|Ruins of Liberty|
But, Hobby Lobby makes a simple truth clear: If it is true that groups can practice religion corporately, then the United States' government is widely suppressing religious practice.
Christians, of course, are absolutely committed to the idea that religious worship and obedience occurs at both the individual and group level. Romans 12:5 even calls Christians, "one body" or "unum corpus" in the Vulgate's latin. This body or corporation of Christians is the church. (As I recollect, we use the term "corporation" today instead of the older latin terms that were generally used for similar corporate entities in Roman law, i.e. "universitas" and "collegium," because the Vulgate popularized the term.) When Christians worship and live, we believe that we do so as individuals but also as members (integrated parts) of their churches and the Church. Christians have always insisted that they must be free not only to follow Christ individually but also corporately. Indeed, it was for "libertas ecclesiae [the liberty of the church]," i.e. corporate not individual conscience, that Christians won their first fights against the government and paved the way for Western constitutionalism.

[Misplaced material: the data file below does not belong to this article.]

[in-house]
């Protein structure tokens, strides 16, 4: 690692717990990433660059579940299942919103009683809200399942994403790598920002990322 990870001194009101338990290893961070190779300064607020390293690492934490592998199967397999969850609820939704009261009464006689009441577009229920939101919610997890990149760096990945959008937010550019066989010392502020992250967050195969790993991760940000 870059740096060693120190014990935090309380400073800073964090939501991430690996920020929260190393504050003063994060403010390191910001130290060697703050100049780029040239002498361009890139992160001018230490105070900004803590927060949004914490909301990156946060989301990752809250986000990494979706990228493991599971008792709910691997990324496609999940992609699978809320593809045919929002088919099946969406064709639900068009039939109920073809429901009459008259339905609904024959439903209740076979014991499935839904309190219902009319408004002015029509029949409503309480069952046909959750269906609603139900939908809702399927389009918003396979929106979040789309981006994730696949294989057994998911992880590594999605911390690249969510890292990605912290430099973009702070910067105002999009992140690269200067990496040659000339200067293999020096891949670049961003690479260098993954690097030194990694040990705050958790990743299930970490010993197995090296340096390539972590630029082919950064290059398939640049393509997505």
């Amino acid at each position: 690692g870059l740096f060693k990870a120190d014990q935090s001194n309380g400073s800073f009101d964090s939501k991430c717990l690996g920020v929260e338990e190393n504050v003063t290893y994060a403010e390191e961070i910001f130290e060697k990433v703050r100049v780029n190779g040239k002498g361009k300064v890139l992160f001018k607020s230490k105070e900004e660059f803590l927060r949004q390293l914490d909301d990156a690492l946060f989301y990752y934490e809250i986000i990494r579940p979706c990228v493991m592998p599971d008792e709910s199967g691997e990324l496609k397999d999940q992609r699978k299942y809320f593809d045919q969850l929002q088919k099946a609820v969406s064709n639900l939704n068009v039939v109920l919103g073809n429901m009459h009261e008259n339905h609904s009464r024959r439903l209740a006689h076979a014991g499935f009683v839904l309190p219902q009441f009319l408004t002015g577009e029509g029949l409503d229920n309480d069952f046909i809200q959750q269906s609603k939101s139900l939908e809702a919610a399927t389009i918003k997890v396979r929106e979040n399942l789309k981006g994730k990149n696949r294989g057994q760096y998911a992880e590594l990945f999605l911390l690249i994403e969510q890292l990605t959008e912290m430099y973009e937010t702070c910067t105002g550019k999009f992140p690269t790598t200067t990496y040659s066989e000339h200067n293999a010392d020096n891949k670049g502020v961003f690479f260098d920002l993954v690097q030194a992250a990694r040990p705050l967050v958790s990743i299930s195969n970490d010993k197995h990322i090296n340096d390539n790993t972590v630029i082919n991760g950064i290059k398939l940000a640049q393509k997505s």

Christians used to believe that in any individual or group activity it was possible to glorify God. Hobby Lobby reminds us what constitutional recognition of that would mean: the liberty for any business, school, neighborhood to express, through corporate policy, obedience to God and worship of Jesus Christ. Until Christians are given the right not only to live their faith individualistically but also corporately, they will never see the restoration of religious liberty for which their ancestors suffered and died.